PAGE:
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Sunday, April 28, 2013

Concert Review: Fountains, Poems and Pictures

The New York Philharmonic plays Carnegie Hall.
by Ellen Fishbein
Renée Fleming appeared with the New York Philharmonic on Friday night.
Photo © Decca Classics.
On Friday night, the New York Philharmonic made a rare appearance on the stage of Carnegie Hall, with a short program that was rich and engaging despite its brevity. Alan Gilbert conducted two orchestral favorites, framing the world premiere of Swedish composer Anders Hillborg's The Strand Settings. The new work featured soprano Renée Fleming in her only appearance with the orchestra this season.

The evening began with Fountains of Rome, a set of four tonal paintings that made the career of composer Ottorino Respighi. It started with a pastoral daybreak, played by the Philharmonic with a crisp, sparkling delicacy. In the second and third sections (featuring appearances from mythological water nymphs and the Roman sea god Neptune) the orchestra produced a pure expression of joy. Mr. Gilbert trembled on tiptoe, conducting as if supported by a robust wind. The sunset depicted in the final movement seemed to change the light within Carnegie Hall, glowing in the crystalline acoustics of Stern Auditorium.

Anticipation mounted as Renée Fleming stepped onstage, reminiscent of a drop of rainwater
in her billowing blue gown. The Strand Settings was commissioned jointly by the New York Philharmonic and Carnegie Hall. Mr. Hillborg drew his four texts from the published work of Mark Strand, an award-winning poet and former Poet Laureate Consultant to the Library of Congress.

The music struck the heart immediately. Mr. Hillborg’s soft, atmospheric opening seemed to leave no space in the Hall; rather, it pressed on the walls and opened the ceilings even higher. Ms. Fleming’s voice moved in and out of the musical texture, highlighting some of Mr. Strand’s phrases. With a recitative-like structure, Mr. Hillborg created an active dialogue between Ms. Fleming and the orchestra. As the orchestra played slow chord changes, Ms. Fleming sang over them at faster tempo.

When Ms. Fleming released her high notes, the orchestra swelled into distinctive new shapes. Hillborg’s exquisite third movement, based on a section of Mr. Strand’s longer poem Dark Harbor, showcased his instantly recognizable style as well as Ms. Fleming’s interpretive maturity. This wasn’t simply a recitation of poetry set to music; she seemed to invent the words and melodies moments before she sang them. Her personalized, almost conversational performance complemented the orchestra’s throbbing urgency.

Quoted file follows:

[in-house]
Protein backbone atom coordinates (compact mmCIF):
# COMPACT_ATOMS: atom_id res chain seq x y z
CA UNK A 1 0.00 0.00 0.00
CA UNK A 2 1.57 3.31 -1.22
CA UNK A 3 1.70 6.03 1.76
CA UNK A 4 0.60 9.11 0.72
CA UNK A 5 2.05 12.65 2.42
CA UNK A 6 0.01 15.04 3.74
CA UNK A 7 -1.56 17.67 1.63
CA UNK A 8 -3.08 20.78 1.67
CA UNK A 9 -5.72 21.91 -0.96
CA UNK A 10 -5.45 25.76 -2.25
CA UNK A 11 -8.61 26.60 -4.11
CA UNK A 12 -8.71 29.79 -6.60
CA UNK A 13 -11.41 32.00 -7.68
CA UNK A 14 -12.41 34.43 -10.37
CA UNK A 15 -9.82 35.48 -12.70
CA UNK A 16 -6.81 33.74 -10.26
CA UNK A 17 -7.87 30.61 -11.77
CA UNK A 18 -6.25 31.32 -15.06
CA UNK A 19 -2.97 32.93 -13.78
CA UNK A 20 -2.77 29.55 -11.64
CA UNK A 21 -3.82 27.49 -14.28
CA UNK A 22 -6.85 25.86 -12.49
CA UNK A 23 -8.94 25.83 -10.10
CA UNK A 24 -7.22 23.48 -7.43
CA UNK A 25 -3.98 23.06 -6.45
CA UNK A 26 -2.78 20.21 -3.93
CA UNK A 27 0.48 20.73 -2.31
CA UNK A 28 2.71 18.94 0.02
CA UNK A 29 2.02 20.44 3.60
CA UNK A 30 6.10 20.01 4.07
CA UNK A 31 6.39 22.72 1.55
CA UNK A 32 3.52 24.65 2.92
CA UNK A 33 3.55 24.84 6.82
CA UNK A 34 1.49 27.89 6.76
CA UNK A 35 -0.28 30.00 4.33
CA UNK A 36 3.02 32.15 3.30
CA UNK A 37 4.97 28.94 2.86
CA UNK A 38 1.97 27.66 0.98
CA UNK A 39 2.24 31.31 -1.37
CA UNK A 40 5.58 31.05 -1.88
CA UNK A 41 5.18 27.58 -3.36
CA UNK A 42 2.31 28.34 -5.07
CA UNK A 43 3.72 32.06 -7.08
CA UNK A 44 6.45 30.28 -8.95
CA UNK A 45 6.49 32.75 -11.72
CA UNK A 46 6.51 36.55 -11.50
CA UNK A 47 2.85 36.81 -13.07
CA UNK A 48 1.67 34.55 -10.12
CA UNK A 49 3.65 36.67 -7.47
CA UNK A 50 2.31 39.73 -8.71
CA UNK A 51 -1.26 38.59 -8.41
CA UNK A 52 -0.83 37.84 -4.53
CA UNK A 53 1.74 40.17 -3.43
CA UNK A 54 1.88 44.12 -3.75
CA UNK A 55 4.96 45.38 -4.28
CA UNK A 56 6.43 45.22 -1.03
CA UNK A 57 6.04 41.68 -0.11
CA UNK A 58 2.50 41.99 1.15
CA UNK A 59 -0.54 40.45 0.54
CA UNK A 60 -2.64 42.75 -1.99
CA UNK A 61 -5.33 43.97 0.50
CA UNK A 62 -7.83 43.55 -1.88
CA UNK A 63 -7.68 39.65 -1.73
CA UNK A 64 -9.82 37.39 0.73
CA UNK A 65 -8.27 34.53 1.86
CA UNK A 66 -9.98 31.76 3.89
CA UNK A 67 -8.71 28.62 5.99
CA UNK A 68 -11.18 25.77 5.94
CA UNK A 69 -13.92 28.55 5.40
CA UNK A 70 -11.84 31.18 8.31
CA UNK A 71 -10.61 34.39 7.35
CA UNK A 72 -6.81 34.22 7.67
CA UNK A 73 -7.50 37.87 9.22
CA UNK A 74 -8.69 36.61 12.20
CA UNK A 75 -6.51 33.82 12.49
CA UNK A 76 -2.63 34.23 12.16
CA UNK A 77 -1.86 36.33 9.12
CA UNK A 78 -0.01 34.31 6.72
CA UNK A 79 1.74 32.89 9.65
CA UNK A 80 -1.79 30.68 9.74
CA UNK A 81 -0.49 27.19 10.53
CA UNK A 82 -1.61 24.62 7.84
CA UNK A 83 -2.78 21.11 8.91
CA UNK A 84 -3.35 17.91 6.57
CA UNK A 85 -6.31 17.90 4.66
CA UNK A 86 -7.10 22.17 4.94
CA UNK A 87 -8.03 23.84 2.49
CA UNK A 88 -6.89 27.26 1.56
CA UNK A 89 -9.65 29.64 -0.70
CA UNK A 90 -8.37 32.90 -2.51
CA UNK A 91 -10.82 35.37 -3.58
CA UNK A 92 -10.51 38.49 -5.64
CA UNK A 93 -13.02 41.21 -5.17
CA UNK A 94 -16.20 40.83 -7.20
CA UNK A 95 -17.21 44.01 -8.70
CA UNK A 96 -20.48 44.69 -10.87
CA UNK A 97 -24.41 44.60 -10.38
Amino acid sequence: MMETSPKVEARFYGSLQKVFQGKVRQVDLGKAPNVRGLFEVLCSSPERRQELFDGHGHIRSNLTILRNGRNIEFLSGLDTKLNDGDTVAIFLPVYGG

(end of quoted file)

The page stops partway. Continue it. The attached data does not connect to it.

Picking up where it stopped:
Mr. Hillborg approached the text with humility. Not once did he obscure the poetry with excessive ornamentation; instead, the words shone. If it is possible to bring even more meaning to Strand’s work, Hillborg has done it. His composition had depth but not pretense; it was meditative but accessible. Though distinctly relevant, The Strand Settings are not what one imagines as "modern," and that is a good thing. After all, as Mr. Hillborg remarked after the premiere, "I hate modern music!"

After the intermission, the Philharmonic offered a vivid rendition of Modest Mussorgsky’s
Pictures at an Exhibition in its orchestration by Maurice Ravel. After an initial trumpet hiccup in the opening Promenade theme, the New York Philharmonic played each contrasting image with poise. The whimsical Gnomus and Hut on Fowl’s Legs were memorable. The final section, The Great Gate of Kiev depicts an honorary piece of architecture that was commissioned (but never built) in that city. It was buoyant and deeply satisfying.

Ellen Fishbein studies economics at Fordham University and loves opera, orchestral music, and entrepreneurial ventures. She runs Precision Editing NJ, a new agency working to help small businesses stand out.

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Since 2007, Superconductor has grown from an occasional concert or CD review to a near-daily publication covering classical music, opera and the arts in and around NYC, with excursions to Boston, Philadelphia, and upstate NY. I am a freelance writer living and working in Brooklyn NY. And no, I'm not a conductor.